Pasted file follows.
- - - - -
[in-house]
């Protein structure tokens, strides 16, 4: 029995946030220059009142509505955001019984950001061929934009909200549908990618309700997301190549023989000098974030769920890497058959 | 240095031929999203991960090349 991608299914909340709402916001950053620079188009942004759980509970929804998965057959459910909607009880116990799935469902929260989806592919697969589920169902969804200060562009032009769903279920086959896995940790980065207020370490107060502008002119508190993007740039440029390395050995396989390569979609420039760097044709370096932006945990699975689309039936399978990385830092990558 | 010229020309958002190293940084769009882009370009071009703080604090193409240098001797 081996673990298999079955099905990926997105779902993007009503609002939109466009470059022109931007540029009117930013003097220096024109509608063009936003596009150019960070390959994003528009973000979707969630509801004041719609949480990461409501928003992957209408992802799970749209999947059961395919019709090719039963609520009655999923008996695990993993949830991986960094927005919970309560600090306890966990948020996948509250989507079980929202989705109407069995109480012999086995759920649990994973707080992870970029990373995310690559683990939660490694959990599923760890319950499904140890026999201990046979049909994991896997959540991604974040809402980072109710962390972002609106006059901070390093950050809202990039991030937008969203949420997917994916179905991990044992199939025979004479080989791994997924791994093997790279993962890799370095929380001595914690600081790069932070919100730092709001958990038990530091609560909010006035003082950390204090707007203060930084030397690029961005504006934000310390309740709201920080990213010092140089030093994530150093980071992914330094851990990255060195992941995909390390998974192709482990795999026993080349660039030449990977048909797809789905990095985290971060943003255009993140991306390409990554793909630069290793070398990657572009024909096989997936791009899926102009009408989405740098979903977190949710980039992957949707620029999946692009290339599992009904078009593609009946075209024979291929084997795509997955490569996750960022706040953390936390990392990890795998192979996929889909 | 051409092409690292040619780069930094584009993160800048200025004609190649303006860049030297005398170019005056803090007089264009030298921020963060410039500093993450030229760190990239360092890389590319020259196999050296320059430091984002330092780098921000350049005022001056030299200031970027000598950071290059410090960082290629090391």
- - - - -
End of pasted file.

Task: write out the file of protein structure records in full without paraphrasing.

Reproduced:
[in-house]
């Protein structure tokens, strides 16, 4: 029995946030220059009142509505955001019984950001061929934009909200549908990618309700997301190549023989000098974030769920890497058959 | 240095031929999203991960090349 991608299914909340709402916001950053620079188009942004759980509970929804998965057959459910909607009880116990799935469902929260989806592919697969589920169902969804200060562009032009769903279920086959896995940790980065207020370490107060502008002119508190993007740039440029390395050995396989390569979609420039760097044709370096932006945990699975689309039936399978990385830092990558 | 010229020309958002190293940084769009882009370009071009703080604090193409240098001797 081996673990298999079955099905990926997105779902993007009503609002939109466009470059022109931007540029009117930013003097220096024109509608063009936003596009150019960070390959994003528009973000979707969630509801004041719609949480990461409501928003992957209408992802799970749209999947059961395919019709090719039963609520009655999923008996695990993993949830991986960094927005919970309560600090306890966990948020996948509250989507079980929202989705109407069995109480012999086995759920649990994973707080992870970029990373995310690559683990939660490694959990599923760890319950499904140890026999201990046979049909994991896997959540991604974040809402980072109710962390972002609106006059901070390093950050809202990039991030937008969203949420997917994916179905991990044992199939025979004479080989791994997924791994093997790279993962890799370095929380001595914690600081790069932070919100730092709001958990038990530091609560909010006035003082950390204090707007203060930084030397690029961005504006934000310390309740709201920080990213010092140089030093994530150093980071992914330094851990990255060195992941995909390390998974192709482990795999026993080349660039030449990977048909797809789905990095985290971060943003255009993140991306390409990554793909630069290793070398990657572009024909096989997936791009899926102009009408989405740098979903977190949710980039992957949707620029999946692009290339599992009904078009593609009946075209024979291929084997795509997955490569996750960022706040953390936390990392990890795998192979996929889909 | 051409092409690292040619780069930094584009993160800048200025004609190649303006860049030297005398170019005056803090007089264009030298921020963060410039500093993450030229760190990239360092890389590319020259196999050296320059430091984002330092780098921000350049005022001056030299200031970027000598950071290059410090960082290629090391």